Caraway: Brought west on the Silk Road, caraway was a Chinese herb. Central and Eastern Europeans have embraced caraway and used in a number of different national foods. Caraway is an ingredient in most rye bread, from pumpernickel to Russian. It is also used to flavor cheeses such as Havarti and Bond-Ost. (Classic Use: as a flavor and texture enhancement to sauerkraut and German potato salad.)
Coriander and Cilantro: Coriander and cilantro both are from the same plant. The seeds, coriander, of the herbs are used in confections. In the US when we use the leaf of the Coriander plant we use the Spanish name, cilantro. Cilantro is used as a fresh seasoning in salads, Mexican and Asian dishes; it is also considered a Chinese herb. Knowing when and how to use herbs can make meal prep much more fun and enjoyable. (Classic Use: Cilantro is used on both tacos and Indian curries)
Marjoram: These sweet mildly flavored organic herbs are a more delicate cousin of oregano, and belong to the same plant family. Marjoram is one of the meat herbs and is a good addition to any meat stew or stock. Marjoram has a balsam-like flavor that, unlike many herbs is enhanced in its dried form. The herb should be added toward the end of cooking so its delicate flavor won’t be lost. (Classic use: Thanksgiving stuffing)
Rosemary: In many ways, rosemary is a companion to marjoram because it goes well with meat. Unlike the aforementioned herb, rosemary is best when fresh, but the dried variety is still adequate. Rosemary is a member of the mint family and shares some of the characteristics of mint but with much more subtlety. Rosemary also has tea and pine notes as well. These herbs can be used in tomato sauces and burgers to create a much more substantial yet refreshing dish. In sauces, it can be used by vegetarians as an alternative to meat so that a dish stays true to its original character.
Windowsill Herbs for Winter
In winter, there’s nothing more pleasing than a sunny windowsill full of herbs. North facing windows are particularly good sun traps, especially if you have a broad windowsill that can hold pots of mature herbs. But what really appeals to me is the chance to try my hand at some early spring sowing. I love to get a month’s start on the salad herbs like Basil, Rocket, Chives, Chervil, and Mint.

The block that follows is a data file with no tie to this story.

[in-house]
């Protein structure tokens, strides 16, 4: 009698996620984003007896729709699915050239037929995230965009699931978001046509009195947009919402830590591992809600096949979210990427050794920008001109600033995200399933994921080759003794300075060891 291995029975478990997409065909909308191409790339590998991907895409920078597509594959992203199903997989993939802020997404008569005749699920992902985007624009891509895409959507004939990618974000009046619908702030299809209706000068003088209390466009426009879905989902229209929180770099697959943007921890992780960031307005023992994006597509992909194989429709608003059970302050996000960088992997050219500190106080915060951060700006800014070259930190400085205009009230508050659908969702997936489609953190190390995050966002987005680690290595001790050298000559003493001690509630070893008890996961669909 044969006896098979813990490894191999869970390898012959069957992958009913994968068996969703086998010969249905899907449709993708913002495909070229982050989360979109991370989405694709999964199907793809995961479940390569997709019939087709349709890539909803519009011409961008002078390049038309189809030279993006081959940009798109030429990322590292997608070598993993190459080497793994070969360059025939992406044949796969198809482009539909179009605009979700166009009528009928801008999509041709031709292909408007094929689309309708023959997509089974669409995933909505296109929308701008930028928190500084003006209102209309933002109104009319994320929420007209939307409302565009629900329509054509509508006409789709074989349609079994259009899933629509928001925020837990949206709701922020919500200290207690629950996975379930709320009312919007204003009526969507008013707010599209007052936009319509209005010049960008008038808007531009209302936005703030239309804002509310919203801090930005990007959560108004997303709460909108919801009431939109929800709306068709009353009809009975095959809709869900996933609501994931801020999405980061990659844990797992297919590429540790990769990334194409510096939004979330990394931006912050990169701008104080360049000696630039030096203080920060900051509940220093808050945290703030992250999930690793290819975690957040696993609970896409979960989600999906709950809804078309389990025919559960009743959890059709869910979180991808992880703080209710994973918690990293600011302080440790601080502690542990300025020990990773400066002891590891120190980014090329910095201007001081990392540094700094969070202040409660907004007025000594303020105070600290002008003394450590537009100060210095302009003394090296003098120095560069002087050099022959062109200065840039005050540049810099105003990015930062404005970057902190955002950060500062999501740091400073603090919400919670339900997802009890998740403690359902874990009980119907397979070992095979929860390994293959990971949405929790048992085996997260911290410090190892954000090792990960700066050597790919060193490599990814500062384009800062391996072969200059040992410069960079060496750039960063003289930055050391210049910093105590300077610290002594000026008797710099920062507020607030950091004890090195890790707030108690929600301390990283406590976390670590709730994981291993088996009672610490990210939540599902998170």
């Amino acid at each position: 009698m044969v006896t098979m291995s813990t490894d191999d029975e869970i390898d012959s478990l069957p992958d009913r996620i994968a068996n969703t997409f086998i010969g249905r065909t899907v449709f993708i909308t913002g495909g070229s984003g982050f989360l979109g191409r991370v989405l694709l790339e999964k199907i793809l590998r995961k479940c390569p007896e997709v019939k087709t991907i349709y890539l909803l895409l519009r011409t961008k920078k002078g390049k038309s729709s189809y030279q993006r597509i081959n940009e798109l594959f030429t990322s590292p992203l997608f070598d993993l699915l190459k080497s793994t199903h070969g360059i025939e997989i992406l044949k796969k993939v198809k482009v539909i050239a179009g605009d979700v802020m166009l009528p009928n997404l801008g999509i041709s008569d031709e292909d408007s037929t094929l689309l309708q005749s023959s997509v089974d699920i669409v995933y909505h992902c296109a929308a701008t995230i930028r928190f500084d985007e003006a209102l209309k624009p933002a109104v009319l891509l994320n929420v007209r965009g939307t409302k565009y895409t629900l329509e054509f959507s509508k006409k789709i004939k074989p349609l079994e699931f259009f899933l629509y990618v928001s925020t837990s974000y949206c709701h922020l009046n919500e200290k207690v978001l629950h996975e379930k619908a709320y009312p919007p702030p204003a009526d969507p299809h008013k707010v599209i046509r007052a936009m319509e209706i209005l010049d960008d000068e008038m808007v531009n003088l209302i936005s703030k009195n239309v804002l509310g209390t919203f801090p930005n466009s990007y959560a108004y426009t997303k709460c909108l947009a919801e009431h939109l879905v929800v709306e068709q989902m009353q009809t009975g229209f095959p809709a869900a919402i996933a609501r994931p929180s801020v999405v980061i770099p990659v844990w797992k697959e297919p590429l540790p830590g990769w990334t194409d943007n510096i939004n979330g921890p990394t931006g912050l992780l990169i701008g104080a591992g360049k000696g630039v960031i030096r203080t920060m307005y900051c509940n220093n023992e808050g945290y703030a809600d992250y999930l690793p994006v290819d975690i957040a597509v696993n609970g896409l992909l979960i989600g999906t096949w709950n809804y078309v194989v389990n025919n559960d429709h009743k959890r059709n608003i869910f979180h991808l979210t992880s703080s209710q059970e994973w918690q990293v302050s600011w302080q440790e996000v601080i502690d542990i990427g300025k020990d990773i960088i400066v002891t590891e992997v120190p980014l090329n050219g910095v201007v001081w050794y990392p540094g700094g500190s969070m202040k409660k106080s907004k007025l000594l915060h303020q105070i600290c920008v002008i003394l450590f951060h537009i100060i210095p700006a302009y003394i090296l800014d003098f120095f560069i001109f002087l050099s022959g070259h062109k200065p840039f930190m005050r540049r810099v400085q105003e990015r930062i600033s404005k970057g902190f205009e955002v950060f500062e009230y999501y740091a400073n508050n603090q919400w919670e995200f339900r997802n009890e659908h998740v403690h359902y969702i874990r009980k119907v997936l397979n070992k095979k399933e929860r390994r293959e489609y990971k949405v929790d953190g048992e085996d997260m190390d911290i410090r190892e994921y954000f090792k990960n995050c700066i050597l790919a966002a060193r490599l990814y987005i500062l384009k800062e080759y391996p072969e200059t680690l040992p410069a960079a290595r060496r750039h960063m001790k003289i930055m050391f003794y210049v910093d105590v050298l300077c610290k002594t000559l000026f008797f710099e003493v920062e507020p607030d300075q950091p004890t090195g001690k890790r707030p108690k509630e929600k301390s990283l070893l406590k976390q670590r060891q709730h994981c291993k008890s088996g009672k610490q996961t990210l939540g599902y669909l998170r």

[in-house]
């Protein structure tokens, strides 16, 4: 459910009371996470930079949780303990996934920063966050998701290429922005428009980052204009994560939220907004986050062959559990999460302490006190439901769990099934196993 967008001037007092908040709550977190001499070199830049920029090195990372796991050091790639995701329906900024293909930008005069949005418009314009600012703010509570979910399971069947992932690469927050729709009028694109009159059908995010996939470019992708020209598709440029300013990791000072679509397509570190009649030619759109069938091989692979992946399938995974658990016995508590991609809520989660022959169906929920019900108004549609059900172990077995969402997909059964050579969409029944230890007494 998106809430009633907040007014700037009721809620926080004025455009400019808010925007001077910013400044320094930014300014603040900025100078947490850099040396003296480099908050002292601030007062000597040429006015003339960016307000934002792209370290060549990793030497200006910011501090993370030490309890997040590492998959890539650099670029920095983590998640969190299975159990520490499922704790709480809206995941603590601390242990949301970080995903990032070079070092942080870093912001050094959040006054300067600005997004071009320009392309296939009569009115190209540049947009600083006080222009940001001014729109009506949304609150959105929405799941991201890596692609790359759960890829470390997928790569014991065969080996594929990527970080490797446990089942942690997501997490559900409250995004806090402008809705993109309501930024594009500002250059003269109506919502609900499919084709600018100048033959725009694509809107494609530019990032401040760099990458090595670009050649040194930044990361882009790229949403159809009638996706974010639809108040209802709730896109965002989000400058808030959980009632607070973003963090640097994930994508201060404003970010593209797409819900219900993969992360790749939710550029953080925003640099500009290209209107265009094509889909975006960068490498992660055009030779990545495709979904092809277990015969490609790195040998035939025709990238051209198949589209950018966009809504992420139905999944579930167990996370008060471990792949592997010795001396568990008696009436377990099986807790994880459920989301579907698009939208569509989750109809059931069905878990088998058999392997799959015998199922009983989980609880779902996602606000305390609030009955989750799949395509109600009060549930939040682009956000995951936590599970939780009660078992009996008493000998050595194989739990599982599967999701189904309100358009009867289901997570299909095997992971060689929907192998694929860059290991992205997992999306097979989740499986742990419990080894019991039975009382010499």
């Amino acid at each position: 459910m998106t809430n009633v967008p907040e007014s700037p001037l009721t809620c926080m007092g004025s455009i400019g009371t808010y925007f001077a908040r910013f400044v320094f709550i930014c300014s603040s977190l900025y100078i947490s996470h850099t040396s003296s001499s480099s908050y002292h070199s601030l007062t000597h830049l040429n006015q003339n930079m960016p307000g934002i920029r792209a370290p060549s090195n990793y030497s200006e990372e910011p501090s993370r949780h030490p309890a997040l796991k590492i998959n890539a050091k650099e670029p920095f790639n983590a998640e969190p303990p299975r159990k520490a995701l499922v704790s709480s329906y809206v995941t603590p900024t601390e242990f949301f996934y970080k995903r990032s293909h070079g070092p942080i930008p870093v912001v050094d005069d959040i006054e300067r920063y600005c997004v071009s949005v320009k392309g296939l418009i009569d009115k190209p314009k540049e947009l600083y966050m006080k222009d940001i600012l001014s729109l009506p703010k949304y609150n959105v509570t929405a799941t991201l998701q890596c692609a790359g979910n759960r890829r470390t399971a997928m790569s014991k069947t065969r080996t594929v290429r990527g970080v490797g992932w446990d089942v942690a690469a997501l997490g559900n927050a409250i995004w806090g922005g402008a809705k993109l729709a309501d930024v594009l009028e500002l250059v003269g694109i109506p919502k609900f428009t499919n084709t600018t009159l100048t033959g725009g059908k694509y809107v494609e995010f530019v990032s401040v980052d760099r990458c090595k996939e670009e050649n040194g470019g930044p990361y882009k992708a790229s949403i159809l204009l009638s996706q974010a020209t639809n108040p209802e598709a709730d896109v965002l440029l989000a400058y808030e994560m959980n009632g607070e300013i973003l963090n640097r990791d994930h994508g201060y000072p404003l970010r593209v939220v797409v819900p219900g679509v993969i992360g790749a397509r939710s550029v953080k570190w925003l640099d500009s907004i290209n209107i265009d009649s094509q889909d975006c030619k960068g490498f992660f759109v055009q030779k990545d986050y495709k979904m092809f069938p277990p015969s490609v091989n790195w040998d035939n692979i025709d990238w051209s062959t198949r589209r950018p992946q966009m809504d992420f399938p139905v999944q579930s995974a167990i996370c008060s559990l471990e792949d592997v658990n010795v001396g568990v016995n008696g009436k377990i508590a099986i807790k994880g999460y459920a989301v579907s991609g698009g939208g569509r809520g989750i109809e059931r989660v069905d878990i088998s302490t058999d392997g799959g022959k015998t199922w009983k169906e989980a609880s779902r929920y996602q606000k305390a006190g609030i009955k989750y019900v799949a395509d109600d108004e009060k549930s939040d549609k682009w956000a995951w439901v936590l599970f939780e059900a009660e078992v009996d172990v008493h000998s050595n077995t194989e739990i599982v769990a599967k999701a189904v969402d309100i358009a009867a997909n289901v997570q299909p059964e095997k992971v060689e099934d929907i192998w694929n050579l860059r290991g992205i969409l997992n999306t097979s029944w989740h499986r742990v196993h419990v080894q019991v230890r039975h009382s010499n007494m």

Find the Right Position
Herb seeds need a temperature of about 22° to 24°C to germinate. The ideal spot is one that gets sun for about five or six hours a day, preferably from the morning onwards so that the soil heats up. If your windowsill gets even more sun just make sure that the soil does not dry out because seeds need to be in consistently damp, but not soggy, soil to germinate.
If your windowsill is too narrow for pots, you can take a leaf out of my granny’s book and use a moveable tea trolley, but a shelf, a table or any other flat surface in front of a sunny window will do.
Once you have identified your spot, then you need to see what you can fit on it. My preference is for small 10 cm pots but you can use almost anything, like basic seed trays or even egg boxes, where you plant a seed in each hollow.
Be aware that your herb seed trays will be competing with the cat for the winter sun. To prevent disappointment and a break down of relations, you might have to fence off the trays with plastic mesh or similar material that can be cut to size. That’s why smaller individual pots are best because they do not create a comfortable couch.
Fill the pots with a good commercial potting soil, the finer the better. If your potting soil is a bit coarse, you can sieve it. Water the pots and let them drain so that the soil is damp. Drainage indoors is always an issue. There are a number of alternatives. You can put drainage trays, saucers or even small tinfoil containers under the pots to catch the water. But then you must empty the water out otherwise the soil stays too wet and cold and the roots will rot. You can also stand the pots on folded paper towels or ordinary towels to absorb the water.